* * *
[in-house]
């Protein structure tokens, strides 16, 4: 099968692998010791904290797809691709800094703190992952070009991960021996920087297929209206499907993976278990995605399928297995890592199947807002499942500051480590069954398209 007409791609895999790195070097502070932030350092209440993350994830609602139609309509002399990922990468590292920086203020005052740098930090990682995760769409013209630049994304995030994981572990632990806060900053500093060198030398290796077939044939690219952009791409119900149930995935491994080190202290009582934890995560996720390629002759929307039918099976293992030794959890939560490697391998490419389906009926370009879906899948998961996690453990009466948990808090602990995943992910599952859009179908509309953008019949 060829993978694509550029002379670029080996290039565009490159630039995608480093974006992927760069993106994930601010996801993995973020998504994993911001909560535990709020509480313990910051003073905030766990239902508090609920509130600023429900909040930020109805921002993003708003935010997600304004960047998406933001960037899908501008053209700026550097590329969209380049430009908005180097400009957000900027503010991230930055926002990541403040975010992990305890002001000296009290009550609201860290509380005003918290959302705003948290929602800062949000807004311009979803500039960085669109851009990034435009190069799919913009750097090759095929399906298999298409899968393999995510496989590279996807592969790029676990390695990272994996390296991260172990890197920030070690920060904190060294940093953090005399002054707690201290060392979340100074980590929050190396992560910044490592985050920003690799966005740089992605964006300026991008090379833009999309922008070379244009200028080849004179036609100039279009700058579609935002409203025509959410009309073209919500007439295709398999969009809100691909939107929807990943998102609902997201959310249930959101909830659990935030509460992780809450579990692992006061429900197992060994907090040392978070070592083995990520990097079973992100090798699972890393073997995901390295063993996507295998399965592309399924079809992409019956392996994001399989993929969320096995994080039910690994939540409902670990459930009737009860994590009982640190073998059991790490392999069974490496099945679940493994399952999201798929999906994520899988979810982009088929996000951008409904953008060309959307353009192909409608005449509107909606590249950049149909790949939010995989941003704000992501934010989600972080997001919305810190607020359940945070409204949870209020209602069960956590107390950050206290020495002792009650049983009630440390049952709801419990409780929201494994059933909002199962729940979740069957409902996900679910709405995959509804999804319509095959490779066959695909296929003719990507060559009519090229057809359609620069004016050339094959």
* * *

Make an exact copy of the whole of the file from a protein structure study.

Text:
[in-house]
């Protein structure tokens, strides 16, 4: 099968692998010791904290797809691709800094703190992952070009991960021996920087297929209206499907993976278990995605399928297995890592199947807002499942500051480590069954398209 007409791609895999790195070097502070932030350092209440993350994830609602139609309509002399990922990468590292920086203020005052740098930090990682995760769409013209630049994304995030994981572990632990806060900053500093060198030398290796077939044939690219952009791409119900149930995935491994080190202290009582934890995560996720390629002759929307039918099976293992030794959890939560490697391998490419389906009926370009879906899948998961996690453990009466948990808090602990995943992910599952859009179908509309953008019949 060829993978694509550029002379670029080996290039565009490159630039995608480093974006992927760069993106994930601010996801993995973020998504994993911001909560535990709020509480313990910051003073905030766990239902508090609920509130600023429900909040930020109805921002993003708003935010997600304004960047998406933001960037899908501008053209700026550097590329969209380049430009908005180097400009957000900027503010991230930055926002990541403040975010992990305890002001000296009290009550609201860290509380005003918290959302705003948290929602800062949000807004311009979803500039960085669109851009990034435009190069799919913009750097090759095929399906298999298409899968393999995510496989590279996807592969790029676990390695990272994996390296991260172990890197920030070690920060904190060294940093953090005399002054707690201290060392979340100074980590929050190396992560910044490592985050920003690799966005740089992605964006300026991008090379833009999309922008070379244009200028080849004179036609100039279009700058579609935002409203025509959410009309073209919500007439295709398999969009809100691909939107929807990943998102609902997201959310249930959101909830659990935030509460992780809450579990692992006061429900197992060994907090040392978070070592083995990520990097079973992100090798699972890393073997995901390295063993996507295998399965592309399924079809992409019956392996994001399989993929969320096995994080039910690994939540409902670990459930009737009860994590009982640190073998059991790490392999069974490496099945679940493994399952999201798929999906994520899988979810982009088929996000951008409904953008060309959307353009192909409608005449509107909606590249950049149909790949939010995989941003704000992501934010989600972080997001919305810190607020359940945070409204949870209020209602069960956590107390950050206290020495002792009650049983009630440390049952709801419990409780929201494994059933909002199962729940979740069957409902996900679910709405995959509804999804319509095959490779066959695909296929003719990507060559009519090229057809359609620069004016050339094959």